approved for all audiences

a critical and rhetorical look at the art and artifice of the movie trailer


Allow Me Just A Minute To Geek Out Here...

Last night I went to see Lady In The Water - another conversation entirely - and I was completely shocked by the absence of one small detail before the film. Before I explain, just let me assure you that by saying "completely shocked" I am not indulging in hyperbole. I am just that amount of geek - as you have no doubt already realized.

Anyway, after the now obligatory FandangoTM, Jimmy Fund, and soft drink commercials ceased, there were five or six almost unbearably loud and exciting trailers, but not a single one was preceded by a screen displaying the oh-so-familiar green band! In all of my geekiness, and opposition to change, it was hard for me to adjust to this new dynamic. I quickly realized why I missed the green band so much: it acts like a palette cleanser before each trailer, giving you a chance to recover from whatever bombastic, obnoxious, or ridiculous ploys you were just subjected to.

I don’t know if this is a new trend – has anyone else experienced this? – or just a one-off thing, but I can’t help but wonder why a studio would decide to do this. At this point, I think we can all assume that trailers before a movie rated PG-13 or below will not be red band trailers, so perhaps there is no longer a need for the green band, other than to display the film’s MPAA rating. The experience was extremely unsettling though. There was barely any opportunity to recover from one trailer to the next, and hardly any indication that a new trailer was beginning. It also erased the separation between the aforementioned commercials and the trailers – two things that I firmly believe occupy very different aesthetic space.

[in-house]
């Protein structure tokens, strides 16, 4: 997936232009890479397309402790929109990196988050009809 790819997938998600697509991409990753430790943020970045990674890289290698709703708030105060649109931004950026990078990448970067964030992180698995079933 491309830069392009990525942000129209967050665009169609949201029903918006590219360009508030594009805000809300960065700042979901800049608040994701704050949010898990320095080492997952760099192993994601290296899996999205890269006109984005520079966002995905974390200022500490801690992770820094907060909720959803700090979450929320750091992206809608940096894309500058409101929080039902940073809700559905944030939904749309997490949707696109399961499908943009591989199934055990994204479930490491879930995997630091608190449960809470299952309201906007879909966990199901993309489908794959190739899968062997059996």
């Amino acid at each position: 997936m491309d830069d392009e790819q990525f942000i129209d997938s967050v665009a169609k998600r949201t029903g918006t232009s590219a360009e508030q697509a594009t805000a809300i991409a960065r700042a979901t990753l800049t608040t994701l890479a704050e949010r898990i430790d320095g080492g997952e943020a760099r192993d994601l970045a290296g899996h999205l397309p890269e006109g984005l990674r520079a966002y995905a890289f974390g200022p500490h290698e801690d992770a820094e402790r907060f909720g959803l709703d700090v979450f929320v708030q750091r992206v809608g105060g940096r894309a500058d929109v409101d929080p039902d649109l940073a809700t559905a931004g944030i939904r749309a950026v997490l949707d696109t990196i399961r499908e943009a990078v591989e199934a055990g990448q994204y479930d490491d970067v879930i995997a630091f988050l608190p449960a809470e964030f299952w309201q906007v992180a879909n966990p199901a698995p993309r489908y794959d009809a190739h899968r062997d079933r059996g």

At any rate, it made me think about the expanded domain of the trailer. As this blog ably demonstrates, trailers are no longer confined to movie theatres and VHS tapes. They are readily available via the internet for repeated viewing, and, in most cases at this point, for download to portable devices like iPods. Even though online trailers are still preceded by the green band, perhaps this user-friendly trend will help to do away with that. I don’t imagine that too many people are taking advantage of it, but the newest video iPods allow users to make video playlists, so it is conceivable that you would want to include your favorite trailers in an endless stream of video content, alongside installments of Rocketboom, obscure weirdo content from YouTube, and episodes of Desperate Housewives downloaded from iTunes.

One last thing worth mentioning… if any of you have been viewing these trailers via the apple website, instead of directly off of this page, you have probably noticed the elaborate backgrounds that are being created for these trailers, often times giving more insight to the tone or plot of the movie than what is offered in the trailer itself.

Again, I could be stretching here. Anyone else have more evidence or insights?


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